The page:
Atmospheric Temperature Change
Climate Change Impacts
Challenges with Atmospheric Temperature Change
Changing atmospheric temperatures affects water temperature and has adverse impact on a wide range of aquatic life. Simulation of the thermal regime coupled with forecast temperature scenarios helps regulators minimize the impacts of climate change and evaluate mitigation options.
Solutions Provided by EEMS
The EFDC+ model has a proven capability of accurate thermal modeling for rivers, lakes and estuaries, including use in real-time systems. With EFDC+, users can also model steep sloping bathymetry and accurately reproduce the thermocline in a way not possible with similar models. Combined with a variety of calibration tools and habitat analysis tools, different scenarios affecting water temperatures can be easily compared.
Examples of Studies Done with EEMS
Determination of the areas in the Chassahowitzka system that meet manatee habitat criteria during critical conditions from a 3D hydrodynamic (salinity and temperature) model using EEMS.
EEMS was used to develop a real-time 3D hydrothermal model for Coosa River, AL, between Logan Martin Dam and Lay Dam. The model’s external forcing factors include flow releases from Logan Martin and Lay Dam, flows from tributaries, power plant withdrawal and temperature rise, and atmospheric conditions. The real-time model was calibrated against the field measurements of flows, water level, and water temperature. The model was developed to serve as a decision-making tool for Alabama Power Company (APC) electricity generation and assist in efficient operation of Logan Martin, Lay and Plant Gaston in order to meet generation needs while staying in thermal compliance at the monitoring buoy below Gaston. An online web interface was designed to visualize the results of the real-time EFDC+ model and provide quantitative comparisons to the thermal standard to help in real-time decision making. The web interface allows users to perform scenario analyses.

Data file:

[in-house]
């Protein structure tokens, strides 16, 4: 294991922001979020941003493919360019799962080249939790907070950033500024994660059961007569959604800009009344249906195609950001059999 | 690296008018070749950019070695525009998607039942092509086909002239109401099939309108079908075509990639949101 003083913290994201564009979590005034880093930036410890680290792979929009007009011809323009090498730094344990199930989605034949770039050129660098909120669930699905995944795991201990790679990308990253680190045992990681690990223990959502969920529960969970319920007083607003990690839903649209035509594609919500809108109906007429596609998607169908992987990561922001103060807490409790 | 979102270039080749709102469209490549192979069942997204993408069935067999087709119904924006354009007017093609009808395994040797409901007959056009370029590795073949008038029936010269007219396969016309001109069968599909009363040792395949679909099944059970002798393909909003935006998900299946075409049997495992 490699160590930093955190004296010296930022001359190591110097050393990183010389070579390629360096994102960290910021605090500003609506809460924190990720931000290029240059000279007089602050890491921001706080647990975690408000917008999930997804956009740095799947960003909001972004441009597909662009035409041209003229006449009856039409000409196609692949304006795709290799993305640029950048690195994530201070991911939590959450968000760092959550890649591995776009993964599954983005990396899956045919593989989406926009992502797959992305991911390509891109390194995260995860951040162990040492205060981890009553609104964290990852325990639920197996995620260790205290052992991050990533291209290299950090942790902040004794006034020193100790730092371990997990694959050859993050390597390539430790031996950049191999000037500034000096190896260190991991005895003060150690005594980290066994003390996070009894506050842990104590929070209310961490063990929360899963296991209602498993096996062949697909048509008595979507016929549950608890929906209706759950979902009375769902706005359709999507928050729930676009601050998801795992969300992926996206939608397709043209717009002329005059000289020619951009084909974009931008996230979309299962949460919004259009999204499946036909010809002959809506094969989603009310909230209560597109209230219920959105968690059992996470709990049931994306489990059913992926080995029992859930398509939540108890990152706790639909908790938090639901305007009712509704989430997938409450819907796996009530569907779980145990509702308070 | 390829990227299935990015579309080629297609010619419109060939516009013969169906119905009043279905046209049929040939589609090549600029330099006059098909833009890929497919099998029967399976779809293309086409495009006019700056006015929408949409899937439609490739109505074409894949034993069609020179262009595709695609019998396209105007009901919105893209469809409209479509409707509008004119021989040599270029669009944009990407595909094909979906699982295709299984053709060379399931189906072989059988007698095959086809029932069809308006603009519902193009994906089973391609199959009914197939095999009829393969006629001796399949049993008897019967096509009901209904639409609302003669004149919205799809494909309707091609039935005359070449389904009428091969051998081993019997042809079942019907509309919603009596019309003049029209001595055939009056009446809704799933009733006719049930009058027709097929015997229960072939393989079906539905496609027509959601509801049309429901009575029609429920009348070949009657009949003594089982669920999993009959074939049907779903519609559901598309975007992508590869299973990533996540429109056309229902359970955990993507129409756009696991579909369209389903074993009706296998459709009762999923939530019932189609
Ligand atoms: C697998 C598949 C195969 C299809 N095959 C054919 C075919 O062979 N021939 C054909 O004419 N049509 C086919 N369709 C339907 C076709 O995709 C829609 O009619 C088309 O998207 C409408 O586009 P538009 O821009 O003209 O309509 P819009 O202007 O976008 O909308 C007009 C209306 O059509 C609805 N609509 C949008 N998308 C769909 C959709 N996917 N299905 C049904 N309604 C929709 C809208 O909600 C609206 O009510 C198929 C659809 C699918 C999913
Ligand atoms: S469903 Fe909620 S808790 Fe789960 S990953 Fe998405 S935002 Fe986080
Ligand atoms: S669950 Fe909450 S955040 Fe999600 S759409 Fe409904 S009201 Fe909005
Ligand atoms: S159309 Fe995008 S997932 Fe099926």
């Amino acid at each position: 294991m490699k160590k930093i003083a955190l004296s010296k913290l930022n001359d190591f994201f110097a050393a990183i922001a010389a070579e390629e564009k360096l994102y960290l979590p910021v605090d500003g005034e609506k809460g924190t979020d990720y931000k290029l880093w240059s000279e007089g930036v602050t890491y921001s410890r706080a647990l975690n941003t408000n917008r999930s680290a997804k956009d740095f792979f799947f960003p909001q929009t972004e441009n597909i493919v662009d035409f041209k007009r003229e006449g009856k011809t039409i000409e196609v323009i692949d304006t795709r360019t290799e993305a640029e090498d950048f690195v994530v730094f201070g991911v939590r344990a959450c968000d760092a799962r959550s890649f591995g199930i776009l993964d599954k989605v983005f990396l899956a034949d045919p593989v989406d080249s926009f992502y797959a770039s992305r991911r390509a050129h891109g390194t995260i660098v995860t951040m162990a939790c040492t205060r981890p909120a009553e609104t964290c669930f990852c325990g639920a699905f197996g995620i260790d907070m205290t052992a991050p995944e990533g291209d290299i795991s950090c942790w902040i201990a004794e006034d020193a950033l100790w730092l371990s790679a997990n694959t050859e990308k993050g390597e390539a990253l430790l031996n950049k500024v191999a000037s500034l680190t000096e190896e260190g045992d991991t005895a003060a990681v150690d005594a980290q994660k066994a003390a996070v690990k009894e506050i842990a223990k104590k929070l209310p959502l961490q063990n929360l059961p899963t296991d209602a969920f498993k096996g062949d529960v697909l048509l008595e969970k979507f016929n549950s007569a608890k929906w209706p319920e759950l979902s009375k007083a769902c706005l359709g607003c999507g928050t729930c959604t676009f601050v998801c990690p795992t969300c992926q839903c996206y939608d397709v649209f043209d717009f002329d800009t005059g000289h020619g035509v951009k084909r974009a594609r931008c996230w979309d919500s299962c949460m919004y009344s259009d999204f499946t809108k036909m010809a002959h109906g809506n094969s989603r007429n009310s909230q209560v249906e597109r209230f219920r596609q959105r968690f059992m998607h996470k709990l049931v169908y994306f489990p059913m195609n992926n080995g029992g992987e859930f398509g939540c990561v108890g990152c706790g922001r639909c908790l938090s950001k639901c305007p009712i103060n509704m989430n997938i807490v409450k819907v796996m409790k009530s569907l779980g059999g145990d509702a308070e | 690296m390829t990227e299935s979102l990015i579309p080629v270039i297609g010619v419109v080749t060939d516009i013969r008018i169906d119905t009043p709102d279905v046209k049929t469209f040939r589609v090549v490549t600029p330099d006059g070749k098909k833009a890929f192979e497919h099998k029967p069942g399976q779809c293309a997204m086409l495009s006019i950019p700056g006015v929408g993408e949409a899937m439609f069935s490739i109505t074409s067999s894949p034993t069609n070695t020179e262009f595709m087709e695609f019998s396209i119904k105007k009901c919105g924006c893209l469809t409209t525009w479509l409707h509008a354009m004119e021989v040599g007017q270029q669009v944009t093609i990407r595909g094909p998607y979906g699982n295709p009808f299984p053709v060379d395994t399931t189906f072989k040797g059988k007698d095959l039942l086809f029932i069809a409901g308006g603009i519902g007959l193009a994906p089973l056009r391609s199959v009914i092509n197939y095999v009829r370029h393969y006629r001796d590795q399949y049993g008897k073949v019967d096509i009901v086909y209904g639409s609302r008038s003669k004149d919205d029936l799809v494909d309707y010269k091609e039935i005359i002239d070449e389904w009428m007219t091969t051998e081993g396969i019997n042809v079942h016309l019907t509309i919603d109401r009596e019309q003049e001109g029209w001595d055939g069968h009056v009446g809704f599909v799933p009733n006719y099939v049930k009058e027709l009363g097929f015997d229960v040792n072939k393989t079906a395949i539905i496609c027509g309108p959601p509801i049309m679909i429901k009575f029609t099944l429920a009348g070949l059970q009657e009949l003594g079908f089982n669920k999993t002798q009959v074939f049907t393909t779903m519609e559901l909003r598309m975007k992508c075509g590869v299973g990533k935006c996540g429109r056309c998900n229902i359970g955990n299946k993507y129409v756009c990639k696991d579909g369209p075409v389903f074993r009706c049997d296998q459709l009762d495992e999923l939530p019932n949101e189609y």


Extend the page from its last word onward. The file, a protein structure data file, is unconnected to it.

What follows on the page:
Download Example Models
Download an example model and run with the free EEMS Demo Version.
Lake Washington is the second largest natural lake in the State of Washington, USA. DSI developed a hydrodynamic model of this waterbody to determine with what degree of accuracy the prediction of the epilimnion and hypolimnion could be made using the new Sigma-Zed approach. A version of this model with reduced number of cells may be downloaded for users to see the advantages of this approach for themselves. Model output may be compared with data measured at the buoy at the lake’s centre. See here for more details.